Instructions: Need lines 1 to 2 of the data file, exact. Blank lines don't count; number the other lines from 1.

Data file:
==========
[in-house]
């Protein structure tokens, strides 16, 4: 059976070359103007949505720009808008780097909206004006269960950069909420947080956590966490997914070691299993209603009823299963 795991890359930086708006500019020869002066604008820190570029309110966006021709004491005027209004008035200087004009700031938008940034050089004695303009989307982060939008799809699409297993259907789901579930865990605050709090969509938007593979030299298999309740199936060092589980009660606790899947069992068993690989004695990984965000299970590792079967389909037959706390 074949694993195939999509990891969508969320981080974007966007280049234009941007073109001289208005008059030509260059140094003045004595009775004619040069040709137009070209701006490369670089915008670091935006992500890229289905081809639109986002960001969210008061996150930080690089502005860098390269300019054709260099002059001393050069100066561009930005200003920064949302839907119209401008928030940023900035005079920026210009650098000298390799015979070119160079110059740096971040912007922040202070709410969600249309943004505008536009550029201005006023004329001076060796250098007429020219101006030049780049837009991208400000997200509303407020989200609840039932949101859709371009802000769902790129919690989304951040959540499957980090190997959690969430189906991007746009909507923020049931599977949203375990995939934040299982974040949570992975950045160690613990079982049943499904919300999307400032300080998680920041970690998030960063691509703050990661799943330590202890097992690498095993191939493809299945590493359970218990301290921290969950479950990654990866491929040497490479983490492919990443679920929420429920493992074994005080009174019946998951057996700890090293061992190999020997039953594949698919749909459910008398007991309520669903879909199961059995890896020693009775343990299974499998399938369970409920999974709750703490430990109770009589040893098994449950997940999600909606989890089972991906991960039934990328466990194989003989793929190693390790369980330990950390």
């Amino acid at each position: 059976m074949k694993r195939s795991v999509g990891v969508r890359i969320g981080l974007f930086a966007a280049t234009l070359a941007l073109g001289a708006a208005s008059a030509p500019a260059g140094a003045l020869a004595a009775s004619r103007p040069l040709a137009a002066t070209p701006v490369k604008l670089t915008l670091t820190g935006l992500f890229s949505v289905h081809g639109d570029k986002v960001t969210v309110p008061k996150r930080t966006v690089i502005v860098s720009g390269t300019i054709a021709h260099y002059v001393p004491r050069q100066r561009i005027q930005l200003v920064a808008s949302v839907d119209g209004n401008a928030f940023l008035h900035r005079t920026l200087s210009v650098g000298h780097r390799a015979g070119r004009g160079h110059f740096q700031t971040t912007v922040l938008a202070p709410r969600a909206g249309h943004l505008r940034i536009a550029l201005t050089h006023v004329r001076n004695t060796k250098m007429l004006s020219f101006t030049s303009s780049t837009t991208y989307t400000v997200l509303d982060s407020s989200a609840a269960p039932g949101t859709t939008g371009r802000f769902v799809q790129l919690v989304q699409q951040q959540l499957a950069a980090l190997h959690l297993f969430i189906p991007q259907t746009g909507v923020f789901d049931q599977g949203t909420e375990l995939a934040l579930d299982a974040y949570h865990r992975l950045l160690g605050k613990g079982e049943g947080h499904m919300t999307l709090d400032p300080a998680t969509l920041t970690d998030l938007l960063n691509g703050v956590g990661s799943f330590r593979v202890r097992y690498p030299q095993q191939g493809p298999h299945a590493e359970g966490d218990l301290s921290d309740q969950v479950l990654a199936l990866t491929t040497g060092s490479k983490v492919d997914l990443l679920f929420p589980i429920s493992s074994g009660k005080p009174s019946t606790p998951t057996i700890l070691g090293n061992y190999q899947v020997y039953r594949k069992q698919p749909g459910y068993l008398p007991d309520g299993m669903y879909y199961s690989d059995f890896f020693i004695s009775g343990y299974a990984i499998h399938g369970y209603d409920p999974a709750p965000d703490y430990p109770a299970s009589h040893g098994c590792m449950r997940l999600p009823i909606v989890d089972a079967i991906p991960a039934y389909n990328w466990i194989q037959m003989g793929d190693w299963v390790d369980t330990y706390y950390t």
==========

[in-house]
């Protein structure tokens, strides 16, 4: 059976070359103007949505720009808008780097909206004006269960950069909420947080956590966490997914070691299993209603009823299963 795991890359930086708006500019020869002066604008820190570029309110966006021709004491005027209004008035200087004009700031938008940034050089004695303009989307982060939008799809699409297993259907789901579930865990605050709090969509938007593979030299298999309740199936060092589980009660606790899947069992068993690989004695990984965000299970590792079967389909037959706390 074949694993195939999509990891969508969320981080974007966007280049234009941007073109001289208005008059030509260059140094003045004595009775004619040069040709137009070209701006490369670089915008670091935006992500890229289905081809639109986002960001969210008061996150930080690089502005860098390269300019054709260099002059001393050069100066561009930005200003920064949302839907119209401008928030940023900035005079920026210009650098000298390799015979070119160079110059740096971040912007922040202070709410969600249309943004505008536009550029201005006023004329001076060796250098007429020219101006030049780049837009991208400000997200509303407020989200609840039932949101859709371009802000769902790129919690989304951040959540499957980090190997959690969430189906991007746009909507923020049931599977949203375990995939934040299982974040949570992975950045160690613990079982049943499904919300999307400032300080998680920041970690998030960063691509703050990661799943330590202890097992690498095993191939493809299945590493359970218990301290921290969950479950990654990866491929040497490479983490492919990443679920929420429920493992074994005080009174019946998951057996700890090293061992190999020997039953594949698919749909459910008398007991309520669903879909199961059995890896020693009775343990299974499998399938369970409920999974709750703490430990109770009589040893098994449950997940999600909606989890089972991906991960039934990328466990194989003989793929190693390790369980330990950390």